Market Overview

USDJPY above 150, but don’t expect a repeat of last year’s interventions

A strengthening US dollar pushed the USDJPY to 150.77 early Thursday. Except for just over 20 hours on 21 October 2022, the pair hasn’t traded higher since 1990.

Almost a year ago, a breach of the round 150 level triggered a decisive intervention by the Japanese Ministry of Finance, breaking the pair’s bullish trend and pushing it back below 128 less than three months later.

Considering this history, the market failed to break through this round level, approached in early October. There were many sharp spikes in Yen gains during the month, raising whether these were interventions initiated by the Japanese Ministry of Finance. In contrast to developments last year, the short-term spikes were not followed by a continuation, raising doubts about the authorities’ resolve.

There is a risk that it is not in Japan’s interest to repeat last year’s actions. The authorities are not targeting a specific level but are assessing volatility and the impact of the exchange rate on inflation. Sharp movements in the exchange rate undermine economic activity, forcing exporters and importers to postpone transactions to a point of equilibrium if possible. This is why we often hear from officials that large exchange rate movements are undesirable. However, intervention only increases this volatility.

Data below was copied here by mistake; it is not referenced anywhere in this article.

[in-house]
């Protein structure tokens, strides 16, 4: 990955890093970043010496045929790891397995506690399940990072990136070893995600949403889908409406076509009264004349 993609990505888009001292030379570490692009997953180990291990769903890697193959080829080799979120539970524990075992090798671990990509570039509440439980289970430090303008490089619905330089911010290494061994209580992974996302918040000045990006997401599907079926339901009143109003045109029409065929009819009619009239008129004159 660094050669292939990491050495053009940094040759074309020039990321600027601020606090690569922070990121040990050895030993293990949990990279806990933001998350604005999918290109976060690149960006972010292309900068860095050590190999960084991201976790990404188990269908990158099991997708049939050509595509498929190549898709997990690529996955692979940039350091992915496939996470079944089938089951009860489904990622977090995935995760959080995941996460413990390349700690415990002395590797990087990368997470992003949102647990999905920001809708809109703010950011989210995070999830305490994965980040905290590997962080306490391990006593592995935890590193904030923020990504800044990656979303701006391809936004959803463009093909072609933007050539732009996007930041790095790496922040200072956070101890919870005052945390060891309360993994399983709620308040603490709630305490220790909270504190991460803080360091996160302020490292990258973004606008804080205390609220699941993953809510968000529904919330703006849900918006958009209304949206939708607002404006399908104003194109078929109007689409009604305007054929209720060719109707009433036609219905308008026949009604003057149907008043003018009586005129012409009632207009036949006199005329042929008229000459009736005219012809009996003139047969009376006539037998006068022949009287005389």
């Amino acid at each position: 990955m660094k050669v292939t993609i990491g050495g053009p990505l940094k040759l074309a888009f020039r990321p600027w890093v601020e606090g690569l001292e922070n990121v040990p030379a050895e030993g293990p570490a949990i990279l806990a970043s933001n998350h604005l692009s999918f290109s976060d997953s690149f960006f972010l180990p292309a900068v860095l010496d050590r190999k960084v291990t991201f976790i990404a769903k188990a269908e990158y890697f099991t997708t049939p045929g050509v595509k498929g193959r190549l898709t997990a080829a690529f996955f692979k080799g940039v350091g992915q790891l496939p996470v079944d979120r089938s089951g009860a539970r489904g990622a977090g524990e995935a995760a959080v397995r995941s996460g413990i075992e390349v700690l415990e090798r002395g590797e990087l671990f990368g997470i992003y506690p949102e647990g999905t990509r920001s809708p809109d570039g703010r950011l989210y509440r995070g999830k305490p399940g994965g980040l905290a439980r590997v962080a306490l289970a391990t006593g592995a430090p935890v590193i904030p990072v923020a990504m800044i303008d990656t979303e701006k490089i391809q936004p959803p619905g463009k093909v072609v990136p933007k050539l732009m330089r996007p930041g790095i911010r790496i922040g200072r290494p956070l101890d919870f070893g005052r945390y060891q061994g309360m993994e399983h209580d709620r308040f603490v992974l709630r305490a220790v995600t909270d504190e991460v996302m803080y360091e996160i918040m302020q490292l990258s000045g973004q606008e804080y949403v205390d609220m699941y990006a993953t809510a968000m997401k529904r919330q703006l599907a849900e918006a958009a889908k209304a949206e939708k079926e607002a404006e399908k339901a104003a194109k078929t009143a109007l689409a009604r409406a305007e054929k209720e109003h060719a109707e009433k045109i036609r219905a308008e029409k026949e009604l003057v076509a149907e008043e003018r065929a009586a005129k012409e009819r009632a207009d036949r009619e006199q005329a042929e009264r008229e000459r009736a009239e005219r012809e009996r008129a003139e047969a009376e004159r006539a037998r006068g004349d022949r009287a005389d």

The impact on inflation is not the nominal yen exchange rate but the change compared with a previous period, such as a year ago. A year ago, the nominal yen exchange rate against a trade-weighted basket depreciated by 15% y/y; now, it is down by only 3% y/y, which means that its contribution to inflation is close to zero, although it is not an inflation-fighting regime.

So, it is possible that the enormous focus on the yen at 150 by traders and FX market commentators has not resonated in the hearts of Japan’s policymakers, who see no immediate need to intervene in the situation, especially as it is not free.

Unlike intervention to weaken the local currency, attempts to support the exchange rate are backed by the sale of foreign exchange reserves, depleting the country’s reserves. To make matters worse, the value of US government bonds (the most liquid instrument for intervention) has fallen sharply in recent months.

So, at current levels, it is safer to expect Japan’s MoF to turn the tide with intervention but will only limit USDJPY gains, even though the real effective yen exchange rate is at its lowest since 1970.

The FxPro Analyst Team

Article Rating
Rate this post